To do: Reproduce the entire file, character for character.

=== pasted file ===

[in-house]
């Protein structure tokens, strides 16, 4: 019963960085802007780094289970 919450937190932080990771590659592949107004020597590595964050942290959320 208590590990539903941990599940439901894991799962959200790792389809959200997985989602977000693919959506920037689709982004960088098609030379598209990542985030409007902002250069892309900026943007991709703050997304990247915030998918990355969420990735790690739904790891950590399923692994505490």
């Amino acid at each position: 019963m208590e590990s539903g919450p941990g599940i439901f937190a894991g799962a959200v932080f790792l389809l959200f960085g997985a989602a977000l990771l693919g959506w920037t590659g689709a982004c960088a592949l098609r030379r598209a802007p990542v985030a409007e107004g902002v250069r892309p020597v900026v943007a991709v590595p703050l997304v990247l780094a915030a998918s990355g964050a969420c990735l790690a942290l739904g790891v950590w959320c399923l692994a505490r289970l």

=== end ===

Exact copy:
[in-house]
């Protein structure tokens, strides 16, 4: 019963960085802007780094289970 919450937190932080990771590659592949107004020597590595964050942290959320 208590590990539903941990599940439901894991799962959200790792389809959200997985989602977000693919959506920037689709982004960088098609030379598209990542985030409007902002250069892309900026943007991709703050997304990247915030998918990355969420990735790690739904790891950590399923692994505490």
């Amino acid at each position: 019963m208590e590990s539903g919450p941990g599940i439901f937190a894991g799962a959200v932080f790792l389809l959200f960085g997985a989602a977000l990771l693919g959506w920037t590659g689709a982004c960088a592949l098609r030379r598209a802007p990542v985030a409007e107004g902002v250069r892309p020597v900026v943007a991709v590595p703050l997304v990247l780094a915030a998918s990355g964050a969420c990735l790690a942290l739904g790891v950590w959320c399923l692994a505490r289970l």